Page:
Effects of illusory kinesthesia by tendon vibratory stimulation on the postoperative neural activities of distal radius fracture patients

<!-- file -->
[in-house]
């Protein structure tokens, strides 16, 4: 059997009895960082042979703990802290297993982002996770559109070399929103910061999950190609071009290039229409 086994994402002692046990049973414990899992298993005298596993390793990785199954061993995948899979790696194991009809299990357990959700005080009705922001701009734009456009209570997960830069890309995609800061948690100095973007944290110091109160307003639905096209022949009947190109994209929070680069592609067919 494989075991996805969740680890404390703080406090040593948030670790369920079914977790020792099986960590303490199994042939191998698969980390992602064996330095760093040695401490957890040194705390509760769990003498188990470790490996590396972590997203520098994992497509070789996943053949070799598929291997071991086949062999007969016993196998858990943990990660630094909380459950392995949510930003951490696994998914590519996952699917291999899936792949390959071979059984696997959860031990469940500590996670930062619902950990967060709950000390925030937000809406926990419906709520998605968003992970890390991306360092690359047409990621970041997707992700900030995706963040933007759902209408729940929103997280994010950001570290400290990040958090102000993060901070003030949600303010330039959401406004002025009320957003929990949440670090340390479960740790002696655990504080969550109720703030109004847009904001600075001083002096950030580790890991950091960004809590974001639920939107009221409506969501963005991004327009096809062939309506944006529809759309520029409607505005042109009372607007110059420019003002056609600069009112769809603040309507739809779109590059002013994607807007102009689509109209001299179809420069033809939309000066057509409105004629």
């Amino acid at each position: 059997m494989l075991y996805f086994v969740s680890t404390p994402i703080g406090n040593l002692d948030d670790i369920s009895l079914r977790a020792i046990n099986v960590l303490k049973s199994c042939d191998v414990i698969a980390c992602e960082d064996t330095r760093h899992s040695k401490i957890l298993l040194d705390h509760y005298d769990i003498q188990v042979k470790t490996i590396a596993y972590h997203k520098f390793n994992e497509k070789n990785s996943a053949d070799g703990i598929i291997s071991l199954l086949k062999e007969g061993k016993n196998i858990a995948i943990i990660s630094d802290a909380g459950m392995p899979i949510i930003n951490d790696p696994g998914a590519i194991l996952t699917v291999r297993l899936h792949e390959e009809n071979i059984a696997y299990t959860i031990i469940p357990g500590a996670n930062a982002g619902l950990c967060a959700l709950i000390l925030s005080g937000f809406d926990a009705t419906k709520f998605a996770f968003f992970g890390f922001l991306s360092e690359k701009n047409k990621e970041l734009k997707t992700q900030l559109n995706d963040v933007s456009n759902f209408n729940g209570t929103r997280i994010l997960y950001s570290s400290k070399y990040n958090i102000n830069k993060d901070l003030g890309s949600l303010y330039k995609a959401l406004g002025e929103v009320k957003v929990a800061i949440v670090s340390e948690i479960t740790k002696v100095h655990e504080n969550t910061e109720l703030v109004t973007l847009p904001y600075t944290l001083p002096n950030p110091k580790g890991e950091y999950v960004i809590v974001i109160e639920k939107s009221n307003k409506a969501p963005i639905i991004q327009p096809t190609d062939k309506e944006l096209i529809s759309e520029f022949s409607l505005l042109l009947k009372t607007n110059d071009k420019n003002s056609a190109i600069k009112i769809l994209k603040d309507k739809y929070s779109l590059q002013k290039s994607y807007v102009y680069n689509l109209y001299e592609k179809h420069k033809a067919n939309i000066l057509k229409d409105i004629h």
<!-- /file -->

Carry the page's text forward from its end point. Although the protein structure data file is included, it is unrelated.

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Activation of motor-related regions with illusory kinesthesia had been suspected to contribute toward pain alleviation. We used electroencephalography (EEG) to assess the sensorimotor cortex activation during illusory kinesthesia by vibratory tendon stimulation in patients who were in pain. We investigated the relationship between the sensorimotor cortex and postoperative pain to clarify the analgesia mechanism. Patients who had undergone distal radius fracture surgery were studied. A hand massager provided the vibration stimulus for the illusory kinesthesia on the extensor digitorum muscle at the nonaffected hand’s wrist joint on 7 consecutive days starting 1 day after surgery. The main outcomes were pain intensity and EEG activity. EEG activity was recorded during illusory kinesthesia. We also analyzed the high α rhythm (10–12 Hz) event-related desynchronization/event-related synchronization. The pain intensity was reduced. Attenuation of the high α wave was observed in the bilateral sensorimotor cortex (C3ch, C4ch) areas during illusory kinesthesia. A significant negative correlation was also observed in the C3 and the C4 of event-related desynchronization/event-related synchronization% values and the variation of pain amelioration at rest. Activation of the sensorimotor cortex by illusory kinesthesia might have influenced parts of the descending pain-inhibitory system. The postoperative pain in the patients might have been alleviated by the descending pain-inhibitory system.

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